AFTER THE MOVIE: No more beating around the bush.  Let’s get directly to the only thing most of you care about: Gillian Chung’s role in the movie.  Just one problem, Gillian Chung’s part did not make the final theatrical cut so fans of Ah Gil will have to wait to see if she makes the extras on the DVD.  However, she did film scenes as an exotic dancer for the film.  In the first week of July, Chung did fly to Shreveport, Louisiana to shoot her part.  If you want photographic evidence, Twins fan Twins Evolution posted clippings from a July edition of a HK magazine showing Chung in her costume (left, click on picture for larger image).  He also posted a “stalkin’ the stars” photo essay of Chung and her EEG handler spending two hours at a Shreveport Wal-Mart.  Related photos:

The back of Gillian Chung’s costume

Gillian Chung in Shreveport with her handlers

Gillian Chung texting while in a Shreveport Wal-Mart

Gillian Chung shopping at Wal-Mart

Chung has yet to speak publicly about being left out of W. but Charlene Choi Cheuk-Yin, Chung’s Twins bandmate turned media surrogate, downplayed the omission.  At a promotional event for Moov on October 15th, Choi responded to questions about Chung and W. by saying: “It doesn’t really matter because the most important thing is the valuable experience she got just from working on the movie.” ¹

As for the other HK personalities who had parts in the movie:

- Teresa Cheung (who doubled as an executive producer of the film): Has a couple of lines in an appearance as a reporter at a White House press conference towards the end of the movie.  Wanting to take her question but not knowing her name, Bush refers to Cheung’s character as “Miss China”.

- Maria Chen (aka Chan Chai-Ping, a contestant in the Miss HK 1995 Paegant won by Winnie Yeung Yuen-Yee): Appears as a military aide in a scene near the end of the film.  She has no lines as she stands behind Bush while he visits injured soldiers at a veterans’ hospital.

- Elena Kong Mei-Yi: Filmed a scene as an “Asian reporter” but, like Gillian Chung, did not make the theatrical cut.

ABOUT THE MOVIE: W. is an Oliver Stone film so, technically speaking, it’s very well made.  Even though the subject matter doesn’t lend itself to flashy filmmaking, there are, nonetheless, some very cool-looking shots and transitions.  The acting is first-rate but uneven.  Josh Brolin captures not only George W. Bush’s mannerisms but the force of his personality as well.  Buried under a wig and makeup, Thandie Newton is unrecognizable as she takes on a thankless role as Secretary of State Condoleezza Rice.  On the other hand, James Cromwell and Scott Glenn make no attempt to mimic the real George H. W. Bush and Donald Rumsfeld respectively.  Glenn’s Rumsfeld is especially disconcerting.  It’s hard to connect Glenn, who stands over six feet tall, to the diminutive 5′ 6″/5′ 7″ Rumsfeld familiar to everyone through years of news coverage.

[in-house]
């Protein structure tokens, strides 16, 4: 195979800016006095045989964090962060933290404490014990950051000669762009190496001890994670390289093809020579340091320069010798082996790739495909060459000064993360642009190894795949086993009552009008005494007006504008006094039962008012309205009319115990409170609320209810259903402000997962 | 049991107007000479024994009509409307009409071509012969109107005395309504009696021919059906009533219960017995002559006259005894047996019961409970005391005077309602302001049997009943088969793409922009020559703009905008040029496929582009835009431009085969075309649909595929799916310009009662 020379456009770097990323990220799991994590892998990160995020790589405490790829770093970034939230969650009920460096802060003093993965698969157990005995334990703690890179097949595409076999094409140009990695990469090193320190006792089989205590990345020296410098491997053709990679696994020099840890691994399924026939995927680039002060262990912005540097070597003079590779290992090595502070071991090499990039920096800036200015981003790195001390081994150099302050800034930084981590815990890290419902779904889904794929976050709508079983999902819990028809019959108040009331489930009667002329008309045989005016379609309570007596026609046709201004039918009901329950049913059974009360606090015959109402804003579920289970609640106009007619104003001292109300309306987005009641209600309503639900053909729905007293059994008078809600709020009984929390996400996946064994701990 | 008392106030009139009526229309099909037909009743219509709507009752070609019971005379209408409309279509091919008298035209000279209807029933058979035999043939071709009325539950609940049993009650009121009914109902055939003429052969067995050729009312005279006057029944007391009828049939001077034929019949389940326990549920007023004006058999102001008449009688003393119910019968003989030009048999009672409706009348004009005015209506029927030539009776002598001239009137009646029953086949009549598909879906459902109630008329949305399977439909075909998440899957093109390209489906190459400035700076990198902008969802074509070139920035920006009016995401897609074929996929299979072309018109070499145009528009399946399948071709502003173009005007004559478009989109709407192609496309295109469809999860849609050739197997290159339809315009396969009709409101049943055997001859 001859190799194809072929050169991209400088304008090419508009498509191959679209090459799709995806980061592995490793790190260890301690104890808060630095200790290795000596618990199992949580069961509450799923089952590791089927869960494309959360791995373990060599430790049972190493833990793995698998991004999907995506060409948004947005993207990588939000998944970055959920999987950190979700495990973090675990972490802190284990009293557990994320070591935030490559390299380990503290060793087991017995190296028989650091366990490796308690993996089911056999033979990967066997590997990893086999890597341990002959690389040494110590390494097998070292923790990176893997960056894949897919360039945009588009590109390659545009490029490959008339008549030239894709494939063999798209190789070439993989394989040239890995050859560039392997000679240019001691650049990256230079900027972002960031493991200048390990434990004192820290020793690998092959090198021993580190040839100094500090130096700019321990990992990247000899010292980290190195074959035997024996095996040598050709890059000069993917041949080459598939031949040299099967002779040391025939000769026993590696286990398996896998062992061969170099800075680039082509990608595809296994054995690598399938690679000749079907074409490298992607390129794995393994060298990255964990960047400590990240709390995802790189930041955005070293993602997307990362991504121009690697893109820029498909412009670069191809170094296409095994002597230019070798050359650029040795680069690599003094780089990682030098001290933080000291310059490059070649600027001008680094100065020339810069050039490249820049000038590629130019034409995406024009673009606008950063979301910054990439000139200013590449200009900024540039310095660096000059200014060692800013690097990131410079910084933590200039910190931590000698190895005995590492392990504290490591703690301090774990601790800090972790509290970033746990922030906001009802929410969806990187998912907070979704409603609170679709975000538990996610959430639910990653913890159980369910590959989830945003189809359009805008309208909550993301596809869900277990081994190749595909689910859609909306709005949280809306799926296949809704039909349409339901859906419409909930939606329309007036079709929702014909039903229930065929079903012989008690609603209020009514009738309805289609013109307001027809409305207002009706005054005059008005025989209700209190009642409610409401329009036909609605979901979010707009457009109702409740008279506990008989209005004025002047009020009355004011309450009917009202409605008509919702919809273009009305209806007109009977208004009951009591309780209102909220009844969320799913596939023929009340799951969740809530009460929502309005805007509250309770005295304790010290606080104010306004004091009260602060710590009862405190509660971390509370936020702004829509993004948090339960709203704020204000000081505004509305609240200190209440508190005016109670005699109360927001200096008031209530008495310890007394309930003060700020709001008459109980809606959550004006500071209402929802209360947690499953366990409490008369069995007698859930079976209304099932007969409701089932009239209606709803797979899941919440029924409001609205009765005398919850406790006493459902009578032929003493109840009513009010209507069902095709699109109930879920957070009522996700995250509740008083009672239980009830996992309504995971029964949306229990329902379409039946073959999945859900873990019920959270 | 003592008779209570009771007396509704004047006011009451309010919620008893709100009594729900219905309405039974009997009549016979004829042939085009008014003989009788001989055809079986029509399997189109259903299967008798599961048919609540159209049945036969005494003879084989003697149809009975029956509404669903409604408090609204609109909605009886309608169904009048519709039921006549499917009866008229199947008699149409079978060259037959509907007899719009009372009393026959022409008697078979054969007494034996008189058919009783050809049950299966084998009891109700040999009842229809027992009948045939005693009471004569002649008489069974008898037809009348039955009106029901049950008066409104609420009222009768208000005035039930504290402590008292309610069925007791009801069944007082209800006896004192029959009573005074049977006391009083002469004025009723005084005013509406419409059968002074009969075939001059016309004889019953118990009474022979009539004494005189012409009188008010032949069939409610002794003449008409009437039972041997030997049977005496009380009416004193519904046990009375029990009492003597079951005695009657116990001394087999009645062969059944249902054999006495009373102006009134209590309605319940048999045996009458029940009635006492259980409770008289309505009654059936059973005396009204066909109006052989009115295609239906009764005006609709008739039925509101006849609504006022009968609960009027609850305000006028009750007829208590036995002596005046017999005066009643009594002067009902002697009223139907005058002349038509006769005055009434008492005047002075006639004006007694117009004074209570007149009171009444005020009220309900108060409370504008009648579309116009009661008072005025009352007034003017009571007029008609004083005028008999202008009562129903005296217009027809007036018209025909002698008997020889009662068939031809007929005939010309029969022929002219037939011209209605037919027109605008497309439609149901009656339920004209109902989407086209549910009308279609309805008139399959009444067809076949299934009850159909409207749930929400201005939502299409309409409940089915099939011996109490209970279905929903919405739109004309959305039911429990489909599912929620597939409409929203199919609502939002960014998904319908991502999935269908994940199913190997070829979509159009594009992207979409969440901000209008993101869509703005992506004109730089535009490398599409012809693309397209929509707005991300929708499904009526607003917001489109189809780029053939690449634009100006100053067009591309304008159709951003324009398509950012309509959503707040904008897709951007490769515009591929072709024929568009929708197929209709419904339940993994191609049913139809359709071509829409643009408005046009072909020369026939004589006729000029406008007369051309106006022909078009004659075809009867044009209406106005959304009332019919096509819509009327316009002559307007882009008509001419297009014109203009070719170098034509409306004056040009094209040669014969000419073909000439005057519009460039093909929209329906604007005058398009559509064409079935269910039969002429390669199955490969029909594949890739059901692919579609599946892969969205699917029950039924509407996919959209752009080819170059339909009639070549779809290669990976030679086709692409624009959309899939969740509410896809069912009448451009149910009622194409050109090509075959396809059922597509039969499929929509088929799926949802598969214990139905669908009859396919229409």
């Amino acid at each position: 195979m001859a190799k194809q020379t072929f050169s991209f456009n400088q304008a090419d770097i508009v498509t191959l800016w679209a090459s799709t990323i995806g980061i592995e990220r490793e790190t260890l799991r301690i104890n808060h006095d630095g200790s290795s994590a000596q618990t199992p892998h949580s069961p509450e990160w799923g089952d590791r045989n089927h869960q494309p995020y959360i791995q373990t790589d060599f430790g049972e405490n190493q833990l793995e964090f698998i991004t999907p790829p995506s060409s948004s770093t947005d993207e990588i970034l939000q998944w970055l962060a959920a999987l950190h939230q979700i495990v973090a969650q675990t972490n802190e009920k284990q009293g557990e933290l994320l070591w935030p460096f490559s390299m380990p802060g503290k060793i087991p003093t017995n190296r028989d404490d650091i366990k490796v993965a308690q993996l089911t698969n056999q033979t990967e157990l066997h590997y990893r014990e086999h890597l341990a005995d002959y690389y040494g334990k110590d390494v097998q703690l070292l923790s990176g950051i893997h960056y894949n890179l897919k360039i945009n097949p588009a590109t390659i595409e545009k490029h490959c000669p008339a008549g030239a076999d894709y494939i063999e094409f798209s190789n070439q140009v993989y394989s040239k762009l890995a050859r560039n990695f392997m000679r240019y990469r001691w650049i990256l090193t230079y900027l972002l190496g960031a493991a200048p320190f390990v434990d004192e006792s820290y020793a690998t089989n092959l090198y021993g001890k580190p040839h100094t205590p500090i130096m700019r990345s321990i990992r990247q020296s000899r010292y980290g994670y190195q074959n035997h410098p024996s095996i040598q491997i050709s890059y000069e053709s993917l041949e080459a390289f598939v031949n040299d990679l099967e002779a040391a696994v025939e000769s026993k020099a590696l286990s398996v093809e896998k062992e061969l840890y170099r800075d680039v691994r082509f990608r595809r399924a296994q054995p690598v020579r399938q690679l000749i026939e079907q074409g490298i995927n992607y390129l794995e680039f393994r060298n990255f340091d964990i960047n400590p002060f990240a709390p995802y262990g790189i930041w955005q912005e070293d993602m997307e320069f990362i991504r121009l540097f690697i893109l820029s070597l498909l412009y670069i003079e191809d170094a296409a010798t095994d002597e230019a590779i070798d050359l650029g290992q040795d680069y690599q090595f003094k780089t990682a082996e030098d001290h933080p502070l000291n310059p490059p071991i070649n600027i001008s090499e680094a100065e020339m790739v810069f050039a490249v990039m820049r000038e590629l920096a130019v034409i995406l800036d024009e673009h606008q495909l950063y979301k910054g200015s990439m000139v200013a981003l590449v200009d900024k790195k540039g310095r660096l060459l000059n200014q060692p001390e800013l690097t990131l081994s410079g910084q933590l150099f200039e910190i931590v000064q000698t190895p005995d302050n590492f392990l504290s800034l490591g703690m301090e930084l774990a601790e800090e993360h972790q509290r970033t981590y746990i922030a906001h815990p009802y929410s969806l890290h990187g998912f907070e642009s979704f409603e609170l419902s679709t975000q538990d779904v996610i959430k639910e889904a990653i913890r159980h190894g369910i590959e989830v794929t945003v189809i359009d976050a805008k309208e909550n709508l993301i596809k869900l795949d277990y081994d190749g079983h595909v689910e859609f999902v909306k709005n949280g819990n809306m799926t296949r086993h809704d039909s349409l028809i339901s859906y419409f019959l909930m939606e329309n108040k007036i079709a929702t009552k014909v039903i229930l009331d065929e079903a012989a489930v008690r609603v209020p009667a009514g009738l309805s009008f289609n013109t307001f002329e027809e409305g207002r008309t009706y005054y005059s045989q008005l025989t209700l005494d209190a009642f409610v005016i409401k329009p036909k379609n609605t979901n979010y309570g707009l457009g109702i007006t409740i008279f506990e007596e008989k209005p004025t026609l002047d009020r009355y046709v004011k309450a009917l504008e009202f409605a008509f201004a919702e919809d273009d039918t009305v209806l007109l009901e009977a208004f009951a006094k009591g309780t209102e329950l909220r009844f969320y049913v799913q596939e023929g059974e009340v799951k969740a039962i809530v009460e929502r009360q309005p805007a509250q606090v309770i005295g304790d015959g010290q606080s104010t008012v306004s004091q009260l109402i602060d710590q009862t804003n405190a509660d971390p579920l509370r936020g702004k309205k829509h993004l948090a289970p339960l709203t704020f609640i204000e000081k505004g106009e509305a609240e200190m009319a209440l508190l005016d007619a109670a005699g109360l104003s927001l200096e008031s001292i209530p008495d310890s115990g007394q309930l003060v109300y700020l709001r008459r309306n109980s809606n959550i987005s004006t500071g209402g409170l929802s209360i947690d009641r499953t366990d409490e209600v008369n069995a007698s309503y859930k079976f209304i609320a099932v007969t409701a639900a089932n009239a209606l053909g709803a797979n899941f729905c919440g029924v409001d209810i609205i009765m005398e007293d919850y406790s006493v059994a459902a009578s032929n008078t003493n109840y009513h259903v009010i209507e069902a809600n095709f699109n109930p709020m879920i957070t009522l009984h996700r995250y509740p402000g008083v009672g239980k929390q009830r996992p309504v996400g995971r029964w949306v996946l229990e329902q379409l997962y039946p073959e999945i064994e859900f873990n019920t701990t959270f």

Backed by the work of investigative reporters like Bob Woodward, James Risen, Ron Susskind and Jane Mayer among others², W. does not offer revisionist history like Stone’s previous presidential films JFK and Nixon.  Instead, it offers a mostly straightforward depiction of George W. Bush’s rise from legacy kid fratboy to the 43rd President of the United States.

The only questionable part of the portrayal is the film’s contention that the primary motivation behind Bush’s political decisions (be it running for political office or the invasion of Iraq) was to get approval from a cold and aloof father.  More time has to pass and more insight has to be gained before an argument like that can be made.  It’s one thing to show information gleaned about closed door meetings from tell-all books, it’s quite another to show supposition about what’s in a man’s mind and heart.  Perspective from the passage of time and insights from biographies have to emerge for the argument to become credible.  Otherwise, it’s just speculation.  Still, the “daddy issues” aspects of W. aren’t as preposterous as conjecture found in other historical dramas.  Take, for example, Borte going to a Tangut outpost to rescue Temudjin from slavery in MONGOL or Cao Cao going to war in RED CLIFF because he has the hots for Xiao Qiao.

Lin Chi-Ling as Xiao Qiao in RED CLIFF

Whether you’re for W. or against W. will depend largely on your interest in American politics, if you find the subject fascinating then there’s enough in W. to keep you engaged.  If you’re thawed towards American politics, this movie isn’t going to unthaw you.  You’d probably be better off spending your money on expensive but delicious artisan ice cream made with in-season ingredients.

¹ article “蔡卓妍丟行李險淚灑機場 力挺鍾欣桐好萊塢新戲” from October 17th 2008

² Simon Houpt, “Walking in Dubya’s shoes” from The Globe and Mail, October 20th 2008

Image credits: Ixtlan Corporation (W. movie poster), Lion Rock Productions (Lin Chi-Ling) Copyright © 2002-2021 Ross Chen